Biological males, who have “transitioned” to identify as females, have been banned from competing against biological women in the high-contact sport of rugby, the International Rugby League announced Tuesday.
“Transgender players have been banned from women's internationals while rugby league's governing body does further research on its inclusion policy,” BBC.com reports:
“In guidelines published on its website, World Rugby said transgender women could not play women's rugby ‘because of the size, force and power-producing advantages conferred by testosterone during puberty and adolescence, and the resultant player welfare risks this creates’.”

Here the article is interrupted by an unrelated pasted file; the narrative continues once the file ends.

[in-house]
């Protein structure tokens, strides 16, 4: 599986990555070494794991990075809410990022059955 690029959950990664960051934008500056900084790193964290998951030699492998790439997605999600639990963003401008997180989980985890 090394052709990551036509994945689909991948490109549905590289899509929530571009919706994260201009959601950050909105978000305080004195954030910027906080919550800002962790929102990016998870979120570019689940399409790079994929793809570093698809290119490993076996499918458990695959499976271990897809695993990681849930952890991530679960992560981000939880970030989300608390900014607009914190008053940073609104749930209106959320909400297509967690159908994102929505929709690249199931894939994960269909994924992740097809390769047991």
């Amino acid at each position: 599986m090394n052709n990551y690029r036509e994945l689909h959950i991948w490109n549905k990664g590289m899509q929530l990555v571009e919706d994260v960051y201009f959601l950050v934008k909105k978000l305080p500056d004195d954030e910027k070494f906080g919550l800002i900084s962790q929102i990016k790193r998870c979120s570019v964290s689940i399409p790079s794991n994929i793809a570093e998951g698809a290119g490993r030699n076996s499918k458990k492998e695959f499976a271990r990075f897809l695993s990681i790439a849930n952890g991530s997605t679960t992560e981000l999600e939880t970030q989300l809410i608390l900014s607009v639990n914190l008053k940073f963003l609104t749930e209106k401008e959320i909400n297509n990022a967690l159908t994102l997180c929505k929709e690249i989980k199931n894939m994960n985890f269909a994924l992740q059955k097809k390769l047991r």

As a result of the new policy, transgender women will not be allowed to compete in this year's women’s rugby World Cup games, which begin in October.
The decision to protect female athletes from unfair, and potentially harmful, competition by biologically-born males isn’t the first, and might not be the last, an article in The Mirror explains:
“The IRL announced the change on Tuesday but said it will use this year's Rugby League World Cup ‘to implement a formal transgender inclusion policy.’ For the time being, however, the new rules will prevent transitioned players from competing in women's Test games.
“The decision reflects a recent trend among senior sports bodies that have revised their policies in regards to trans participation. IAAF President Seb Coe has suggested athletics could follow FINA —the world's governing body for swimming—by barring trans athletes from women's competitions.”